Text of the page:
Friday, March 22, 2013

So Many Dolls...So Little Time!

Today I'm just going to write a little about all the projects I'm working on at the moment, since I haven't managed to finish any of them this week. It's frustrating! But, I've had a sick husband home with me and the usual stuff to do. Besides that, it seems like we just have one thing after another popping up in the house.

A Cissy doll from 1960 or 1961 in need of repair.
We didn't notice at first when it was still pretty warm but as soon as the real cold of January and February crept in it became obvious that the house is infested with ants. We've sprayed and put out traps and sprayed again and we just can't get rid of them. The weird thing is, they are all in our shower and tub and some of the sinks. A neighbor was telling me they are probably something called "Acrobat Ants" that burrow into wood and that we'll probably have to gut the bathroom. This is a different bathroom than the one with the new water spot on the ceiling! I am really missing the brand new, $30,000 cheaper, 1100 sq. ft. larger house we were building in Raleigh! This house has the potential to be lovely if we can ever get ahead of all its issues and fix it up, but it just seems like something else goes wrong every other day.

Besides the house, we found out another teen at our 8th grader's school has been really mean to him and he's been very upset about it. The kids are homesick. Our 4-year-old kept asking to go to "regular" church, and we were confused because we've been trying lots of different churches around here, but I finally figured out he wants to go back to our church at home. I guess I'm homesick too. I miss my friends a lot. I also still have the rash I got back in December almost as soon as we moved here. It's worst on my face but I have it all over now and it's very itchy. It's clearly an allergic reaction to something, because it goes away when we go home to visit, even just for a day or two, but I can't figure out what's causing it.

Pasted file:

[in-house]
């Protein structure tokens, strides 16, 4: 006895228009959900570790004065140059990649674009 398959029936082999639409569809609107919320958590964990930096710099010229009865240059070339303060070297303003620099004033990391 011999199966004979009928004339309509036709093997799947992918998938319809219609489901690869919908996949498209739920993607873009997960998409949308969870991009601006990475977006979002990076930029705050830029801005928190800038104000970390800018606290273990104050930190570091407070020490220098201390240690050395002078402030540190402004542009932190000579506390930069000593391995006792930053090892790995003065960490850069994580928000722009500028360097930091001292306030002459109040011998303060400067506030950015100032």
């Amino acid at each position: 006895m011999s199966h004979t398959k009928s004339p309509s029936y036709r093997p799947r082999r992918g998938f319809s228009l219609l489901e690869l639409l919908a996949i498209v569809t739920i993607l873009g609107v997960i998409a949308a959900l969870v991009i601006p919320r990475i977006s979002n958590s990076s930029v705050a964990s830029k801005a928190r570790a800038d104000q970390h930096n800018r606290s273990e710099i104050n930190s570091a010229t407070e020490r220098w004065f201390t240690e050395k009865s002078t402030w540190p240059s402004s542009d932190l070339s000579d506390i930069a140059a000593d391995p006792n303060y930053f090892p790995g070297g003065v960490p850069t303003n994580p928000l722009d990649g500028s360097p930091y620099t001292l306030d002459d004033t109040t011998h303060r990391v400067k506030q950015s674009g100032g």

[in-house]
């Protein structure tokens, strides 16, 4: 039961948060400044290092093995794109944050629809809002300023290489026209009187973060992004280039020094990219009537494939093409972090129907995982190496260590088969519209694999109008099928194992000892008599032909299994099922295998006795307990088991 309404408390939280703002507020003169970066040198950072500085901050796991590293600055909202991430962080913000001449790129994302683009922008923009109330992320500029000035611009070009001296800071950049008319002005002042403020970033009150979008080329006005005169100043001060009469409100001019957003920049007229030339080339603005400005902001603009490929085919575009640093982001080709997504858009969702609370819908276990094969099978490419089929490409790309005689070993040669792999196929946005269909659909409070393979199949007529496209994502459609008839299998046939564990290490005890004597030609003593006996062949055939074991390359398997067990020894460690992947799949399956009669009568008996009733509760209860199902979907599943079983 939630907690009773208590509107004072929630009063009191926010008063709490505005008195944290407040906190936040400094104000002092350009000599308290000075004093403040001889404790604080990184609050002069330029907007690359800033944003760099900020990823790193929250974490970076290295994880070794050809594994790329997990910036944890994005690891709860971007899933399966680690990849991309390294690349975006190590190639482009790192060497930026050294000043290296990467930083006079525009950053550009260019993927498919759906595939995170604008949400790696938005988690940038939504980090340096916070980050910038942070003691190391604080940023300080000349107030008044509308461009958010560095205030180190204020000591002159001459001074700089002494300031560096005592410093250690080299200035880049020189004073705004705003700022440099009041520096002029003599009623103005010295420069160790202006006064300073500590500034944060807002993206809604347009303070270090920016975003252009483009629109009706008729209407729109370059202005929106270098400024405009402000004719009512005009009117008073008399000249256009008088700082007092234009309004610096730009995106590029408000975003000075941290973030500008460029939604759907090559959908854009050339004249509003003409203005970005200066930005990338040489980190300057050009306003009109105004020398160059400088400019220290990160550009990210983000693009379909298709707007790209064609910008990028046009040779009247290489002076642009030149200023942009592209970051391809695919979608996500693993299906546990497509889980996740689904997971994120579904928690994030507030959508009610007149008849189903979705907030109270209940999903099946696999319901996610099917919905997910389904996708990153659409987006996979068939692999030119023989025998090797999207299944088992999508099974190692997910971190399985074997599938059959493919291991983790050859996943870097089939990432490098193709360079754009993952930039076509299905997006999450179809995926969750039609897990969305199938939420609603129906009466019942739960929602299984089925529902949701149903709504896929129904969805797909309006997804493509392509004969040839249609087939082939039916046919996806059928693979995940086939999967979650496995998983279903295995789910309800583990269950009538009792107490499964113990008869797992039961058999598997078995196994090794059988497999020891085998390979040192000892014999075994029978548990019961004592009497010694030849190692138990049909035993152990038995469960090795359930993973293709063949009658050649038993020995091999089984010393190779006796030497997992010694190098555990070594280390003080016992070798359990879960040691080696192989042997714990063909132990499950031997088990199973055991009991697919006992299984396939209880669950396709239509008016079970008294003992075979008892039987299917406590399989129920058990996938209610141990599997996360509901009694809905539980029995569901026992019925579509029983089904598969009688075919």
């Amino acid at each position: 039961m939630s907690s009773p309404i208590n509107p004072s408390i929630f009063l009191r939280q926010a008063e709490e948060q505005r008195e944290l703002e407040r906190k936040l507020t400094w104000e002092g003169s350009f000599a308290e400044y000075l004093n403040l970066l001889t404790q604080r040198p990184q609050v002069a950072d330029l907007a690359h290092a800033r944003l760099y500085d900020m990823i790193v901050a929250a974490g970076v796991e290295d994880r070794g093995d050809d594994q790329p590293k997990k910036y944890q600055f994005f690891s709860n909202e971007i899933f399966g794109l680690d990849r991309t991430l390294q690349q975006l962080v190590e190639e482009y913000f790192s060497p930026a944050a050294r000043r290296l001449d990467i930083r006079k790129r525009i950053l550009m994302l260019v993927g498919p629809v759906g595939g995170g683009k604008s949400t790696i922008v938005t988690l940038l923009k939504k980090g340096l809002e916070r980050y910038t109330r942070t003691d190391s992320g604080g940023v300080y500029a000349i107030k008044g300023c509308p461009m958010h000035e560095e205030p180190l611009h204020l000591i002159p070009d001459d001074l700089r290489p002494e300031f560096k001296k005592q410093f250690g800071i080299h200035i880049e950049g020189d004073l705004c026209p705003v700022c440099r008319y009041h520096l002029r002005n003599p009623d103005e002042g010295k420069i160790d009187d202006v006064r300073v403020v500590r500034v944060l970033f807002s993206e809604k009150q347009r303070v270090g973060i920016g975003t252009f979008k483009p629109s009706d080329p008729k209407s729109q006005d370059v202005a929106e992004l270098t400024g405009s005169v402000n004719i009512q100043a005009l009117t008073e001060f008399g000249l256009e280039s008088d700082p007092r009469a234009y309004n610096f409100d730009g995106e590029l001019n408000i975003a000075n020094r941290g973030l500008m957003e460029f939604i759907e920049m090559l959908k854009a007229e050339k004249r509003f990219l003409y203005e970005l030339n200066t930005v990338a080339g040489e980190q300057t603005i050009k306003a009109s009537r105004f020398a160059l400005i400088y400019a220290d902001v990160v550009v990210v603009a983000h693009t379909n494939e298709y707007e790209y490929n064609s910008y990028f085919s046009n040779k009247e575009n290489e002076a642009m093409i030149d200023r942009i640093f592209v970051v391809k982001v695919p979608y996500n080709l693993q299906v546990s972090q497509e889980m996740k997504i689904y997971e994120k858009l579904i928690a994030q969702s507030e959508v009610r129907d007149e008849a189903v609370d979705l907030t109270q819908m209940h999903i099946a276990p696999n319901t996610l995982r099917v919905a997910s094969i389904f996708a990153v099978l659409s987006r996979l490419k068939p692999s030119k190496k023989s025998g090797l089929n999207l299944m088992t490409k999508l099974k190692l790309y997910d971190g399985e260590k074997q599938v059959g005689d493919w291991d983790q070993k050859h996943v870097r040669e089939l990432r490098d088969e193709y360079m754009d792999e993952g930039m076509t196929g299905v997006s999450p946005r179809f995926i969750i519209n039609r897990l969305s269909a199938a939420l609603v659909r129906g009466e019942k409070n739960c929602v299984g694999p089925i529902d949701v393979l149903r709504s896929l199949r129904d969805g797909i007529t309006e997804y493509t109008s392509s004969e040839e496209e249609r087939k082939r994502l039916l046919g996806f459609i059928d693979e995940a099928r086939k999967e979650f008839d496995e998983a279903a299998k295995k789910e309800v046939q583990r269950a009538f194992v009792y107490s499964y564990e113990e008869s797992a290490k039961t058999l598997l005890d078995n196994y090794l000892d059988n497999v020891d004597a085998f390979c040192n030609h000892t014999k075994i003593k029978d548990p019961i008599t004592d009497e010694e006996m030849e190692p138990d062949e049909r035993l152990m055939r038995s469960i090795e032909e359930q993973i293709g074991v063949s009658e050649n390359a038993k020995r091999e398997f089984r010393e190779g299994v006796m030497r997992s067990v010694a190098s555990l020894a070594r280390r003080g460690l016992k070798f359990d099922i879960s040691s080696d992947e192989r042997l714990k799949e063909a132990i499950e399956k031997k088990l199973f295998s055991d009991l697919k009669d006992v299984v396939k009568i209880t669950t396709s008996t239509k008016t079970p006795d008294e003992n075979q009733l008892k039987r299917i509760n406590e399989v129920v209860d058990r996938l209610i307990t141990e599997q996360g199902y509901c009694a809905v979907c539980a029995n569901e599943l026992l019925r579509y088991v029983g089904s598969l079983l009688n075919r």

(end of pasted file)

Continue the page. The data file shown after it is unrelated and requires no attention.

Cissy's face has yellowed over time.

I guess it just goes to show you can't avoid some troubles even when you see them coming (I am referencing my last post about ring around the moon). I also have to remind myself I am the cause of so much of my trouble simply because of my attitude. If you've been reading this blog for a while you might remember me talking the work accident that disabled Jerry years ago. Besides the adjustment required to Jerry becoming disabled when we were only 24, our financial situation was grim. We had just purchased our first home and had a baby on the way when we took a huge hit to our income. I still don't really know how we got through it all. I do remember, though, when things seemed hopeless something would always come along to tide us over. The Rolling Stones were right, I suppose. You almost always get what you need to get by, even if it's not what you'd want. And sometimes, no matter how much you want something, you just can't have it.

This 15-inch Revlon doll's eye is stuck.

The trick I learned back then is to count my blessings every day. No matter how bad things seem, you're always blessed in so many ways if you just open your eyes to them. Lately, I've been feeling sorry for myself and I've been ungrateful for the many good things I do have. Jerry got a little raise and bonus, and I just had the best sales week ever for my eBay store. I inherited a little money as well. I was going to use it to buy a new sewing machine, but I guess now I'll just save it for the house. So, even if it seems like all we've been doing lately is sitting around watching money drain out of our account, we should be able to make up for it. As for our friends, we will just have to make new ones.

Someone also gave poor Revlon a mullet!

We haven't been to church for nearly all of Lent, with everyone being sick and going out of town. We will have to get back into it when everyone recovers. I haven't been doing well on my Lenten resolution anyway. I've been starting to sneeze again, so I hope I haven't caught Jerry's cold. I have decided to just ignore it and go about my business as usual. Last night, though, after I finished my 5-mile run, absolutely everything was hurting!

This Cissy's walker mechanism isn't working and someone chewed up her breast and face paint.

I have a type-A personality. I like to be in control of everything and accomplish projects quickly and perfectly all on my own, and when I can't I get frustrated. I get mad when things go wrong, and that makes me want to smash stuff up or hit people or something. It must be my Viking side coming out! Instead, I have found running helps a lot, and it's also helpful for me to repair things. You wouldn't think putting dolls back together would ease the urge to destroy things, but it does! So, I have amassed quite a bit of work for myself, as you can see from these photos.